NASA shows off new images of massive Martian canyon

Anyone who's ever visited the Grand Canyon in the United States knows how massive it is. The Grand Canyon certainly lives up to its name, but it's got nothing on a canyon on the surface of Mars. NASA has released new images of the largest canyon in the solar system, which is nearly ten times as long as the Grand Canyon and three times as deep.

The canyon is known as Valles Marineris, and it's a deep and vast canyon system runs more than 2500 miles along the equator of Mars. The massive canyon system spans nearly 25 percent of the entire circumference of Mars. To put that in perspective, compared to the Grand Canyon, Valles Marineris is almost ten times longer and three times deeper.

The new images were snapped using the High Resolution Imaging Science Experiment (HiRISE) camera aboard the Mars Reconnaissance Orbiter. One of the great mysteries about Mars is how exactly such a massive canyon system formed. On Earth, the Grand Canyon was formed over billions of years by flowing water.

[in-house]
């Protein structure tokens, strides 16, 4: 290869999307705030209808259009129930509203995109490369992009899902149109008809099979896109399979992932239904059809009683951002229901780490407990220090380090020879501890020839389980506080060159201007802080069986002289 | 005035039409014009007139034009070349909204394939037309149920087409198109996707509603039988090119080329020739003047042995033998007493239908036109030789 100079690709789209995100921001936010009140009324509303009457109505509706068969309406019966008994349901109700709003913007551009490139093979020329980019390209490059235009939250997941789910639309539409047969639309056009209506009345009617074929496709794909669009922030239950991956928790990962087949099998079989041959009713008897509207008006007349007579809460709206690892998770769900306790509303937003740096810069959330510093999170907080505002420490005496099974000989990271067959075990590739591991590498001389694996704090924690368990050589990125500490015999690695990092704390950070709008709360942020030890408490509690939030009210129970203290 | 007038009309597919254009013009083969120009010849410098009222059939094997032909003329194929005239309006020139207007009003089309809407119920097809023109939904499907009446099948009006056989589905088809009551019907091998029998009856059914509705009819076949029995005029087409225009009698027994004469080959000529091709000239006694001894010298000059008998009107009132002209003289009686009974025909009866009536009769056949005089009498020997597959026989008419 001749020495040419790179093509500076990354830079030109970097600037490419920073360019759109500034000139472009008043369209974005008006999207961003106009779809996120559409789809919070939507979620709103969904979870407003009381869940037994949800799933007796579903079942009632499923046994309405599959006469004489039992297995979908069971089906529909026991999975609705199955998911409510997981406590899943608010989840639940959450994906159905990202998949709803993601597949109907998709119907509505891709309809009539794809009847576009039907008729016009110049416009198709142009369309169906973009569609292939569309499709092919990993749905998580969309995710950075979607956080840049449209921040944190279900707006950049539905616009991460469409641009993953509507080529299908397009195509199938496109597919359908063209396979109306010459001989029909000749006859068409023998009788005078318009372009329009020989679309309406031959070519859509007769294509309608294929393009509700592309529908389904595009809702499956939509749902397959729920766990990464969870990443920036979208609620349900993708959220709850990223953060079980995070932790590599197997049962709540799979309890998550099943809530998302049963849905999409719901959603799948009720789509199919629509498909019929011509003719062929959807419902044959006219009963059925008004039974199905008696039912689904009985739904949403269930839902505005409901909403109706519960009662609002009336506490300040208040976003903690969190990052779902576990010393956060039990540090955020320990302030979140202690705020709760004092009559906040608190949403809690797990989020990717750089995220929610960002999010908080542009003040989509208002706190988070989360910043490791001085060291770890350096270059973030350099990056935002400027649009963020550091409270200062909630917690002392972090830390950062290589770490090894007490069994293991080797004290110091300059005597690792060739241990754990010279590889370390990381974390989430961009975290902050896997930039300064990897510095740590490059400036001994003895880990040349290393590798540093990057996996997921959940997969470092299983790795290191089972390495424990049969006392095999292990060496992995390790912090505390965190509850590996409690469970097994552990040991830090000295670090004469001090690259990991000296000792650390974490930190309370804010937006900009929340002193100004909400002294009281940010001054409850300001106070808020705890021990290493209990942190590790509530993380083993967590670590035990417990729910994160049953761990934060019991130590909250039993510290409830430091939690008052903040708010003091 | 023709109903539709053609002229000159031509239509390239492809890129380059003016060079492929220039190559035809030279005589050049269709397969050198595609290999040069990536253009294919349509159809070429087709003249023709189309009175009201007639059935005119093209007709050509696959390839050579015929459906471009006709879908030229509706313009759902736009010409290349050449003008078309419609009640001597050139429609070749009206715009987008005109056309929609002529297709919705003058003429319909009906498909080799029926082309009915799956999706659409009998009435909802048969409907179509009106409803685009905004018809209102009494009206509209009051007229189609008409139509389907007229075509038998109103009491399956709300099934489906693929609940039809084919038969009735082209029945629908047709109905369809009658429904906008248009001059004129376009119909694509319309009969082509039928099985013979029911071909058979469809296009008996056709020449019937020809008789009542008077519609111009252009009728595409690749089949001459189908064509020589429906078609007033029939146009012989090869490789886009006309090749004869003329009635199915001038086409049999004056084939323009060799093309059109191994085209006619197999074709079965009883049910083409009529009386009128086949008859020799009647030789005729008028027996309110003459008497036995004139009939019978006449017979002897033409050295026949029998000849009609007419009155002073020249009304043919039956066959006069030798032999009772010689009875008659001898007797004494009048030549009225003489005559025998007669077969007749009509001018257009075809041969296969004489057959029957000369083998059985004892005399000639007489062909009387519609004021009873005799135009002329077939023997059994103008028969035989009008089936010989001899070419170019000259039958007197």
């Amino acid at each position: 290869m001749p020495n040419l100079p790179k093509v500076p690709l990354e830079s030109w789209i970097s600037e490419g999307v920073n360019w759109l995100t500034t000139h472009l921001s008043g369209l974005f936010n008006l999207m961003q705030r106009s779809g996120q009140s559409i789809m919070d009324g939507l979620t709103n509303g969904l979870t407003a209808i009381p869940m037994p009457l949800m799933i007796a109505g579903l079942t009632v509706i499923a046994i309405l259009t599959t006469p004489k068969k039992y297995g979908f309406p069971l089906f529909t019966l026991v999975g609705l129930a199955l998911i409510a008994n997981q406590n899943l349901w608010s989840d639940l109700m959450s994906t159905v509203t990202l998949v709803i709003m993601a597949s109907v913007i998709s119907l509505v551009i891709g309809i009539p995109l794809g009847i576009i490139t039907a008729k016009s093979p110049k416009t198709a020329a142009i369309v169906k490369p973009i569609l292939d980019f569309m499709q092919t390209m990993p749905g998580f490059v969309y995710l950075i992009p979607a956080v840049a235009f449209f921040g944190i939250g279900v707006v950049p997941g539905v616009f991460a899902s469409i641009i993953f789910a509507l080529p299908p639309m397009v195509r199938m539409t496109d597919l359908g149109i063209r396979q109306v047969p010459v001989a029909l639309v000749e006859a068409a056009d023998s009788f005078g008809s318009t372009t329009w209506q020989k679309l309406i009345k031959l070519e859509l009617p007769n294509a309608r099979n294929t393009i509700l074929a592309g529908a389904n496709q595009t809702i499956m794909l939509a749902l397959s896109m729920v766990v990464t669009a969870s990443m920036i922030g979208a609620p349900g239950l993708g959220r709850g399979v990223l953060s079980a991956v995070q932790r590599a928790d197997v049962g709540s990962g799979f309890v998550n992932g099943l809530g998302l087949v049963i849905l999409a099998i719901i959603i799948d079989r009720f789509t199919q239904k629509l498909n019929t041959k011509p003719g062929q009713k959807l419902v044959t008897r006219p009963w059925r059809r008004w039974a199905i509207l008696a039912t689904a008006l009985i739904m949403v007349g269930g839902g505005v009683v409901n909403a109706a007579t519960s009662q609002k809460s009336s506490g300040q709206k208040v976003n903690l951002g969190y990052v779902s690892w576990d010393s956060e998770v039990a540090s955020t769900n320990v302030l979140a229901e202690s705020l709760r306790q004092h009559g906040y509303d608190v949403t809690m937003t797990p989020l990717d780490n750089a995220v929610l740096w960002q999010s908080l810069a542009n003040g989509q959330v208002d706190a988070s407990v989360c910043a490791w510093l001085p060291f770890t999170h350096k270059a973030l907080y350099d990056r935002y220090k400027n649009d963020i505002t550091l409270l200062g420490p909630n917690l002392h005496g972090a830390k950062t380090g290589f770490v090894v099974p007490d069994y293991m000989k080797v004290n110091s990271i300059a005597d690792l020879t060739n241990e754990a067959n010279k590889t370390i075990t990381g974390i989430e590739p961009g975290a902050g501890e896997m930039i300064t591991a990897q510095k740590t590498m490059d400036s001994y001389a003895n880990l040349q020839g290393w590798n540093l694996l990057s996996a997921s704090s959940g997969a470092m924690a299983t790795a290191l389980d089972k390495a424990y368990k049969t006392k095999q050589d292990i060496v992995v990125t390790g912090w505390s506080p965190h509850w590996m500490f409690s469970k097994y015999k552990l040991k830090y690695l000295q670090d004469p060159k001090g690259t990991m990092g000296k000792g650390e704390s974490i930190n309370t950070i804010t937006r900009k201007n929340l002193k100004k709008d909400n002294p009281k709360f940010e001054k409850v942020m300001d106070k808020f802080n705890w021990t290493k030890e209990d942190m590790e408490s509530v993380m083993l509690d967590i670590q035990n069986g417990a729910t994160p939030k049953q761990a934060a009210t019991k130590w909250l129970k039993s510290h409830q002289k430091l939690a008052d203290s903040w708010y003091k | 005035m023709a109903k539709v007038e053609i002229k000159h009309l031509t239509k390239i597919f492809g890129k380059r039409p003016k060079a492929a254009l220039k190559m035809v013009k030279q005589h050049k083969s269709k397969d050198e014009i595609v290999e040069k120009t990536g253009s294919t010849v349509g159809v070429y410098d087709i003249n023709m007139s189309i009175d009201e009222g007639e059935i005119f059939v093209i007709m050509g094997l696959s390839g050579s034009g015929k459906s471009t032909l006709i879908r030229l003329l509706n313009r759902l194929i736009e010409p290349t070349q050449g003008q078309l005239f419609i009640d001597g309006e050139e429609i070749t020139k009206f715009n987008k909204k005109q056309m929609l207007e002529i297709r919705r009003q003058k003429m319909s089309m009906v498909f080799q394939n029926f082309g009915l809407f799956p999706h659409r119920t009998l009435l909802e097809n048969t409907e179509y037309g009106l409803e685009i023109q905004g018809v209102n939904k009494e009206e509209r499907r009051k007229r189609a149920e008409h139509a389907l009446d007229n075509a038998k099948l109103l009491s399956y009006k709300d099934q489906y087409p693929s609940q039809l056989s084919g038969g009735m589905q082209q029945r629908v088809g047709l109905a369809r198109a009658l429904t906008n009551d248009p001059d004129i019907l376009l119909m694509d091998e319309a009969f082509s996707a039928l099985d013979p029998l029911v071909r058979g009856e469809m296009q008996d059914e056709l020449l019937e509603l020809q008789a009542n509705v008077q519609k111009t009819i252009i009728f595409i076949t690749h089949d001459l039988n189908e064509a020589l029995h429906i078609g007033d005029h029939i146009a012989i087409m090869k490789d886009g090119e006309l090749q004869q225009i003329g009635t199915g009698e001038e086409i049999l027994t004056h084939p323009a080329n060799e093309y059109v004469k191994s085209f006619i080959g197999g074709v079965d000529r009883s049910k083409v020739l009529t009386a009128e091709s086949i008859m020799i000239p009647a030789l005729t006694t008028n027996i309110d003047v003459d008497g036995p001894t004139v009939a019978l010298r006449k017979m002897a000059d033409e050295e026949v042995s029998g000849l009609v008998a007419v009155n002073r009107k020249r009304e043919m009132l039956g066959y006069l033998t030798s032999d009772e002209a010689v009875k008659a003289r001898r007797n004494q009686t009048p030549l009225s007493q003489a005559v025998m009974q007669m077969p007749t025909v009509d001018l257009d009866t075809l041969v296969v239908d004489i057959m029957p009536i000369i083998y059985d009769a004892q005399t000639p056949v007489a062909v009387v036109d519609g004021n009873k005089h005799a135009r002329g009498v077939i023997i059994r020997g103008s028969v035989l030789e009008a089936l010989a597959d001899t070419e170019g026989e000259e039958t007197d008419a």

NASA says that Mars is too hot and dry to have ever had a river large enough two cut through its crust and create the massive canyon system. The ESA says there is evidence that flowing water could have deepened some of the canyons existing channels hundreds of millions of years ago.

Scientists believe the majority of the canyon likely cracked open billions of years ago when a nearby supergroup of volcanoes known as the Tharsis region was first jutting from the Martian soil. Magma bubbling up beneath the massive volcanoes, including Olympus Mons, could have stretched and ripped the crust, which finally collapsed into the troughs and valleys that make up Valles Marineris today. Evidence suggests the Canyon system was further sculpted by landslides, magma flow, and ancient rivers after their formation.